POEM: NEW GRANGE

by contemplativeinquiry

800px-Newgrange

Picture cc by 2.5 pl – originally uploaded by Shira-commonswiki

The golden hill where long-forgotten kings

Keep lonely watch upon their feasting-floor

Is silent now, – the Dagda’s harp no more

Makes sun and moon move to its murmurous strings;

And never in the leafy star-led Springs

Will Caer and Angus haunt the river shore,

For deep beneath an ogham-carven door

Dust dulls the dew-white wonder of their wings.

Yet one may linger loving the lost dream –

The magic of the heart that cannot die;

Although the Rood destroy the quicken-rods;

To him through earth and air and hollow stream

Wild music whines, as two swans wheeling cry

Above the cromlech of the vanished gods.

New Grange is one of Six Celtic Sonnets written by Thomas Samuel Jones and included in From the Isles of Dream: Visionary Stories and Poems of the Celtic Renaissance, selected by John Matthews and with a foreword by Robin Williamson (Floris Books, 1993).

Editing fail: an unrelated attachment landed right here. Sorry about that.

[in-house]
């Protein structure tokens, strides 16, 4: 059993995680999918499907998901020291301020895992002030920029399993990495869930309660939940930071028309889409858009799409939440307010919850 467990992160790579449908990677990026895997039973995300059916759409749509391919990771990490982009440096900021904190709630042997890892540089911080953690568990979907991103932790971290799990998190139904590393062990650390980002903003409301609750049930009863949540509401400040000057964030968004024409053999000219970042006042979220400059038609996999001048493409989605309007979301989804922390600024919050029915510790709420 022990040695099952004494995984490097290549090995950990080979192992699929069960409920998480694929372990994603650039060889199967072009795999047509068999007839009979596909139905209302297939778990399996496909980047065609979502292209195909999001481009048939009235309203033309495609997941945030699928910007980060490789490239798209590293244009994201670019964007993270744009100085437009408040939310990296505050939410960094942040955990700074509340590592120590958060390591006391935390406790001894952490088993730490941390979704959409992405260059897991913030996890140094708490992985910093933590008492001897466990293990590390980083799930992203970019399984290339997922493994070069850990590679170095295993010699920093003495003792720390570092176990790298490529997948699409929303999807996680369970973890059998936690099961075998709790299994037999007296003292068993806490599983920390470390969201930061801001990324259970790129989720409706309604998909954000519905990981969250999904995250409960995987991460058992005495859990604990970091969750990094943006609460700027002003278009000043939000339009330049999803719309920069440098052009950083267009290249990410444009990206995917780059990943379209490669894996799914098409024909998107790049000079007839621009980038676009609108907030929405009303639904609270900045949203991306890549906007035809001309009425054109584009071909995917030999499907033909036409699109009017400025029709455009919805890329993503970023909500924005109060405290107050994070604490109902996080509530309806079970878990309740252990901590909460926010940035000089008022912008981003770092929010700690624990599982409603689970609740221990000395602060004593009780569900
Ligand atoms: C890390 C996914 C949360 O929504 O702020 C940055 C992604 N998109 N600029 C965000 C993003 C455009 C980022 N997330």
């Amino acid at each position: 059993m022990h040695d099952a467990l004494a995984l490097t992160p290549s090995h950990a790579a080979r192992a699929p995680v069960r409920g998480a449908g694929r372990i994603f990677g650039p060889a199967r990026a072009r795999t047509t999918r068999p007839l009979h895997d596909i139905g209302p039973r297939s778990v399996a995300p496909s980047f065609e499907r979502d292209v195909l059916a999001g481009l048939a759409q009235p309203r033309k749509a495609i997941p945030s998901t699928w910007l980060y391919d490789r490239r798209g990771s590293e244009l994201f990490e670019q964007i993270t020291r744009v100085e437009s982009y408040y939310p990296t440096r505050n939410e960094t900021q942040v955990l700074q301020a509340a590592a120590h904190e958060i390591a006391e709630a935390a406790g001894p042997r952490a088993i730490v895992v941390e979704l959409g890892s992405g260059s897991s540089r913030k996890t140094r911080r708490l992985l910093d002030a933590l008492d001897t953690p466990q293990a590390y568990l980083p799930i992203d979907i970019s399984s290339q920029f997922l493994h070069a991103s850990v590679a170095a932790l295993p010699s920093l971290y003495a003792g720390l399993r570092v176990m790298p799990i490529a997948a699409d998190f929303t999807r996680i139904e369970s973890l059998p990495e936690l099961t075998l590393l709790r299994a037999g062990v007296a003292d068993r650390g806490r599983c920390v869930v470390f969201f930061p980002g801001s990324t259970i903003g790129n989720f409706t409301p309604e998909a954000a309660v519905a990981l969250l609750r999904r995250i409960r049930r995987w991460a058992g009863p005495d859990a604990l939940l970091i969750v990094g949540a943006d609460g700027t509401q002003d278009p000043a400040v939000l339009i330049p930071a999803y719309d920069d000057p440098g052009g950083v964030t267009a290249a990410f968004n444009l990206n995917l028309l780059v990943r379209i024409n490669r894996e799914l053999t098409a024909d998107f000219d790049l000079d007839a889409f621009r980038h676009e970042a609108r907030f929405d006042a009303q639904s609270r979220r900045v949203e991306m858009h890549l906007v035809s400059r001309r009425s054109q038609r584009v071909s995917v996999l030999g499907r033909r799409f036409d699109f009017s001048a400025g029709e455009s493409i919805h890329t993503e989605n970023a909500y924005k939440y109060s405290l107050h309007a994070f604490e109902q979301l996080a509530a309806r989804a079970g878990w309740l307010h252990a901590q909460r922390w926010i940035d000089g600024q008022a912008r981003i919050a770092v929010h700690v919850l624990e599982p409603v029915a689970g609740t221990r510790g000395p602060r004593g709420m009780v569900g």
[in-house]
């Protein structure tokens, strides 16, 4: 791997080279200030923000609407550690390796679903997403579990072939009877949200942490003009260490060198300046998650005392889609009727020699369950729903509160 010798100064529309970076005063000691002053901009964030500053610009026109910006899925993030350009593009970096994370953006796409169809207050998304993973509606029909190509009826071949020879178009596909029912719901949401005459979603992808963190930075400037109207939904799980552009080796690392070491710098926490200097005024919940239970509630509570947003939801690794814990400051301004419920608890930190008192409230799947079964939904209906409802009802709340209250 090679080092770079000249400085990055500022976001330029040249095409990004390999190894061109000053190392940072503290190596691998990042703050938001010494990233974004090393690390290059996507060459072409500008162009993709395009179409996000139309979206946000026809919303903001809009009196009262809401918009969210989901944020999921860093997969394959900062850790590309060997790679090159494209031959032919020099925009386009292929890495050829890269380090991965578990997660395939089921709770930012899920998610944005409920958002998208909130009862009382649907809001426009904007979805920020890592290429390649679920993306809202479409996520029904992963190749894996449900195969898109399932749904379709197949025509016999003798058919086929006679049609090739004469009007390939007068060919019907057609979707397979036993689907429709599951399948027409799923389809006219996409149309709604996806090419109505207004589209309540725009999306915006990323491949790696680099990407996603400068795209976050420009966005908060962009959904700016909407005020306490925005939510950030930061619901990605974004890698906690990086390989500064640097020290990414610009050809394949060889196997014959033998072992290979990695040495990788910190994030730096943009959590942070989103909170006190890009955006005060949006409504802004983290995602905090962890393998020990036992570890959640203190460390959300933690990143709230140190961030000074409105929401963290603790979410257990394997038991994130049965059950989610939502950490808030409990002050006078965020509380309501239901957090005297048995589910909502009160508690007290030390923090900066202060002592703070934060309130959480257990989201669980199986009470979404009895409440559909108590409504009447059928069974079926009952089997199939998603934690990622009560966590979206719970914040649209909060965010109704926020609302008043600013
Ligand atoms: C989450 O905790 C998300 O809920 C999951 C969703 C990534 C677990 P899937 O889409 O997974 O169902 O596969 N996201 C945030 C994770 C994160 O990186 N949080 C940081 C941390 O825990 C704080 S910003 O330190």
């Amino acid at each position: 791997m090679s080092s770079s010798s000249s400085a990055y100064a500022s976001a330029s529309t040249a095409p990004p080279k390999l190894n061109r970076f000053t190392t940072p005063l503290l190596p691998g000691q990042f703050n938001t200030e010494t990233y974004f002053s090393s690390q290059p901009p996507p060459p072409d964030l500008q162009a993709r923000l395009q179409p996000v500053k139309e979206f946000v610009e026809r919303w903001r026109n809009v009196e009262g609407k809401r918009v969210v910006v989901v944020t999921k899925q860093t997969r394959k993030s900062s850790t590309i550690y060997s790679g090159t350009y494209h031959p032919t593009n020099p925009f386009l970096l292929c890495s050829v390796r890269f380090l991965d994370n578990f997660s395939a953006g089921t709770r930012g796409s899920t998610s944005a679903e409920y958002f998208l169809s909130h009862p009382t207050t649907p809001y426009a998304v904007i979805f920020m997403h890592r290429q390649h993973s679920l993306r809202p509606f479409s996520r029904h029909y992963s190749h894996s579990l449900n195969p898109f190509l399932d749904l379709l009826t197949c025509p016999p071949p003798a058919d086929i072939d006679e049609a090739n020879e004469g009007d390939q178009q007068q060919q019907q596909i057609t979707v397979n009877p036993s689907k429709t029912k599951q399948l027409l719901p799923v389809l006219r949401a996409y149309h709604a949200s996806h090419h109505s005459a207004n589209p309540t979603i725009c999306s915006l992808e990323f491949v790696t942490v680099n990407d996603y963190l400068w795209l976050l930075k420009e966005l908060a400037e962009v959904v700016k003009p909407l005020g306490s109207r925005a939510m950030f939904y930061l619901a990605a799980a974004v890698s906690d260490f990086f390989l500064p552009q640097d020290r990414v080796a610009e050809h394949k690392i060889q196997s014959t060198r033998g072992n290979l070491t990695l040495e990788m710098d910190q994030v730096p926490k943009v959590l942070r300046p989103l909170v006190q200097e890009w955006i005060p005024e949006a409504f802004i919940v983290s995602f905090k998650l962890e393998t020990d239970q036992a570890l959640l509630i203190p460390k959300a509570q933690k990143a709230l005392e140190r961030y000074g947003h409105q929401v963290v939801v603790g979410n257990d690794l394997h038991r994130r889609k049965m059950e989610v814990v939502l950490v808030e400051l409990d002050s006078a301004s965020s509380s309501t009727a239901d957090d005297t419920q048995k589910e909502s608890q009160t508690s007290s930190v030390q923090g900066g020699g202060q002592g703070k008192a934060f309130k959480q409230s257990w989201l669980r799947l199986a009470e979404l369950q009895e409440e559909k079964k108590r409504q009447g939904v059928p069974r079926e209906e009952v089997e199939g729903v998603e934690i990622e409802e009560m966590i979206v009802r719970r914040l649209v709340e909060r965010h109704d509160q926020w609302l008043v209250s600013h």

Thomas Samuel Jones (1882-1932) came from Welsh and Irish stock and was born in Oneida County, New York State, near the Adirondack Mountains. Each of the six sonnets reflects a facet of Celtic tradition. They were originally published in 1930 as part of the collection Aknahton and Other Sonnets. For those of us who resonate with Druid and Celtic spirituality, they are part of our modern cultural ancestry.

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